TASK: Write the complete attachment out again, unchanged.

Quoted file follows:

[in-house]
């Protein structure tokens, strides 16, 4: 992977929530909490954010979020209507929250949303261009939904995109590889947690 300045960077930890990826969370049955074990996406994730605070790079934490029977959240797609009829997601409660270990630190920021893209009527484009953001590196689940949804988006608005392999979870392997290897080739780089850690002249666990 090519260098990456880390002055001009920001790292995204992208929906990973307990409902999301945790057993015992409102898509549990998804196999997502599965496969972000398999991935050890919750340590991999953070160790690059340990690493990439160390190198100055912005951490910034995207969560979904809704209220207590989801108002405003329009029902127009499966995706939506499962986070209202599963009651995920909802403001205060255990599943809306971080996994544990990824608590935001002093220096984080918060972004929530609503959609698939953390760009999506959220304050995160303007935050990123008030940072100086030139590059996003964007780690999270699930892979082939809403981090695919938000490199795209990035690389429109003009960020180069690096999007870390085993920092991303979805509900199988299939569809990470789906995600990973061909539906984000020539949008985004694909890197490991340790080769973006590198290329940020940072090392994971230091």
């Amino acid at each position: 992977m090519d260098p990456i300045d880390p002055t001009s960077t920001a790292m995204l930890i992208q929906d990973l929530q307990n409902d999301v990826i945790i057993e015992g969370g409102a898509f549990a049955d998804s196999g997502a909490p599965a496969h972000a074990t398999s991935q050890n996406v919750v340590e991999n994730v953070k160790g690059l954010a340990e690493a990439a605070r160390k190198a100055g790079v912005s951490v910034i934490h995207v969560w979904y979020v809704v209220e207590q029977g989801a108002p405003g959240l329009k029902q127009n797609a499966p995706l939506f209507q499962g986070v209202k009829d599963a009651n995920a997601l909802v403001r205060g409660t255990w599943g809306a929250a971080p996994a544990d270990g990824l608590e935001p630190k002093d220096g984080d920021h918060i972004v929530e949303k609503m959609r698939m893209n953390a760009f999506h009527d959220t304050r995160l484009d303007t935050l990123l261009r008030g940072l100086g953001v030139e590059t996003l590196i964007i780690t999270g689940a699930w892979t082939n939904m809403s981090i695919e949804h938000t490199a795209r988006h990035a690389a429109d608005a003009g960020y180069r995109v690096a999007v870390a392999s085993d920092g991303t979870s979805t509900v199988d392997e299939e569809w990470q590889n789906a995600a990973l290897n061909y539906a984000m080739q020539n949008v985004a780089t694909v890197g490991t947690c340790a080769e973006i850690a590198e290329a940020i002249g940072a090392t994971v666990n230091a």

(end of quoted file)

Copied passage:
[in-house]
């Protein structure tokens, strides 16, 4: 992977929530909490954010979020209507929250949303261009939904995109590889947690 300045960077930890990826969370049955074990996406994730605070790079934490029977959240797609009829997601409660270990630190920021893209009527484009953001590196689940949804988006608005392999979870392997290897080739780089850690002249666990 090519260098990456880390002055001009920001790292995204992208929906990973307990409902999301945790057993015992409102898509549990998804196999997502599965496969972000398999991935050890919750340590991999953070160790690059340990690493990439160390190198100055912005951490910034995207969560979904809704209220207590989801108002405003329009029902127009499966995706939506499962986070209202599963009651995920909802403001205060255990599943809306971080996994544990990824608590935001002093220096984080918060972004929530609503959609698939953390760009999506959220304050995160303007935050990123008030940072100086030139590059996003964007780690999270699930892979082939809403981090695919938000490199795209990035690389429109003009960020180069690096999007870390085993920092991303979805509900199988299939569809990470789906995600990973061909539906984000020539949008985004694909890197490991340790080769973006590198290329940020940072090392994971230091």
């Amino acid at each position: 992977m090519d260098p990456i300045d880390p002055t001009s960077t920001a790292m995204l930890i992208q929906d990973l929530q307990n409902d999301v990826i945790i057993e015992g969370g409102a898509f549990a049955d998804s196999g997502a909490p599965a496969h972000a074990t398999s991935q050890n996406v919750v340590e991999n994730v953070k160790g690059l954010a340990e690493a990439a605070r160390k190198a100055g790079v912005s951490v910034i934490h995207v969560w979904y979020v809704v209220e207590q029977g989801a108002p405003g959240l329009k029902q127009n797609a499966p995706l939506f209507q499962g986070v209202k009829d599963a009651n995920a997601l909802v403001r205060g409660t255990w599943g809306a929250a971080p996994a544990d270990g990824l608590e935001p630190k002093d220096g984080d920021h918060i972004v929530e949303k609503m959609r698939m893209n953390a760009f999506h009527d959220t304050r995160l484009d303007t935050l990123l261009r008030g940072l100086g953001v030139e590059t996003l590196i964007i780690t999270g689940a699930w892979t082939n939904m809403s981090i695919e949804h938000t490199a795209r988006h990035a690389a429109d608005a003009g960020y180069r995109v690096a999007v870390a392999s085993d920092g991303t979870s979805t509900v199988d392997e299939e569809w990470q590889n789906a995600a990973l290897n061909y539906a984000m080739q020539n949008v985004a780089t694909v890197g490991t947690c340790a080769e973006i850690a590198e290329a940020i002249g940072a090392t994971v666990n230091a």